Laughing your way to better health
Parkway Cancer Centre organises laughter yoga sessions for cancer patients.
They started laughing in silence. Then, the laughter grew in volume, from soft to loud. Then it changed tune, going “he he he” like a motor that would not start.
This was what participants at a laughter yoga session organised by Parkway Cancer Centre in February went through, letting their imagination run as facilitator Miranda Ledesma guided them to laugh for “no good reasons”.
It “was difficult” and “felt silly” in the beginning, but participants soon got the hang of it and found themselves laughing from the bottom of their heart.
“I cannot get the smile off my face after all that laughter,” said Jacqueline Birt, 48, a Stage 4 colon cancer patient from Jakarta. “I think I will feel happy for the rest of the day!”
Today, more people are putting the saying “laughter is the best medicine” into practice, and there might be some truth to it. Laughter yoga is known to increase oxygen intake and blood flow, improve blood vessel function, and lower blood pressure.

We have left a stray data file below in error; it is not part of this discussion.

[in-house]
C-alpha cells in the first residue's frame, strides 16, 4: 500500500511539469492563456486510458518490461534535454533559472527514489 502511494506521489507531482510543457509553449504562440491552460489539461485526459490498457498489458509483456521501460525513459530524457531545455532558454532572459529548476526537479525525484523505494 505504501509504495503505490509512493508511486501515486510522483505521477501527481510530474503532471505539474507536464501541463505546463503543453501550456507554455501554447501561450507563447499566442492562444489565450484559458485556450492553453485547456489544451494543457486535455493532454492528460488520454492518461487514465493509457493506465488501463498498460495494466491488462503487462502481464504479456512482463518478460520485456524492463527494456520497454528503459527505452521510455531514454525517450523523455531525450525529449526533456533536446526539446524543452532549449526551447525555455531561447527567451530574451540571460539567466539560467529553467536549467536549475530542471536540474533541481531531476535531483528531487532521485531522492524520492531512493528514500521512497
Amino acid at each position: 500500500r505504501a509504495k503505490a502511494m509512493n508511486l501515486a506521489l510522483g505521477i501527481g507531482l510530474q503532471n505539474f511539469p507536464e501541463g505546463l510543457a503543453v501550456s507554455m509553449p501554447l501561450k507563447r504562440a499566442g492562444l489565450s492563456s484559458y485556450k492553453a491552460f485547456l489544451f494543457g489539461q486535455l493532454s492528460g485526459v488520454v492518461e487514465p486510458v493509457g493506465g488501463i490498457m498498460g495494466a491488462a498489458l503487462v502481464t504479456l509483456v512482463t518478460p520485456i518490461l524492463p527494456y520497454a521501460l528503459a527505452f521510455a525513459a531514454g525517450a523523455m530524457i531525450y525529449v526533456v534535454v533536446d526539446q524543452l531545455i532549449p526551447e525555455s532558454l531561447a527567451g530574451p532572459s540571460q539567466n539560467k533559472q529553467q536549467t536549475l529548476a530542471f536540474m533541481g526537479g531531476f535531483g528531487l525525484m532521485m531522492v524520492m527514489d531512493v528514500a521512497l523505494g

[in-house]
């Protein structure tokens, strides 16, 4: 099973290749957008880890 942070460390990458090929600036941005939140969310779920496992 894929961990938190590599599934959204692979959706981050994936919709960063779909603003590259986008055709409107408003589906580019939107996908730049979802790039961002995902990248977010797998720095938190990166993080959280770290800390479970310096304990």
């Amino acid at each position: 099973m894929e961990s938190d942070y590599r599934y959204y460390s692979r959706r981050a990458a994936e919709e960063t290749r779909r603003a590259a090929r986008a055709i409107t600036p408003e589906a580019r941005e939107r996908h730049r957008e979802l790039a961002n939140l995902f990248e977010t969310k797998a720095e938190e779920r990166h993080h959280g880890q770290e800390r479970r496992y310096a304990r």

Parkway Cancer Centre will also be organising Laughter Yoga sessions once every two months, in the hope to take some stress off patients’ minds.
“Deep belly laughing in laughter yoga has numerous health benefits that can lead to better pain management and more positive emotions,” said Miranda. “As we grow up, we become conditioned to leave playfulness behind with childhood. This is a damaging mindset because a child-like spirit can serve us well throughout life. Laugh with your colleagues, friends, and family. Join a laughter club – there are a few in Singapore. And if you do not have anyone who wants to laugh with you, laugh by yourself.”
Participant Chua Kim Lee, 55, Stage 3 nose cancer patient, has promised herself to laugh more, alone or with her best friend who accompanied her to the laughter yoga session held at the Botanic Gardens.
Being the first to be hit with cancer in her family and suffering chemotherapy side effects like limb numbness that made simple tasks like walking and writing difficult, sent her into helplessness. She had no idea when she might regain her health. Understandably, it was difficult to laugh.
“When I fall sick, I try to laugh but I cannot laugh. I cannot laugh, I cannot cry. I do not know how to react… I really envy those who can laugh at every small thing.”
She signed up for Laughter Yoga after learning about the session. In the session, she laughed like never before in a long time. “I will remind myself to laugh more,” she said.
What laughter can do
Written by Chua Hwee Leng
- Relieves stress
- Strengthens the immune system
- Improves cardiac health
- Boosts lung capacity
- Elevate mood/instils positive mindset
- Improves pain tolerance/relieves pain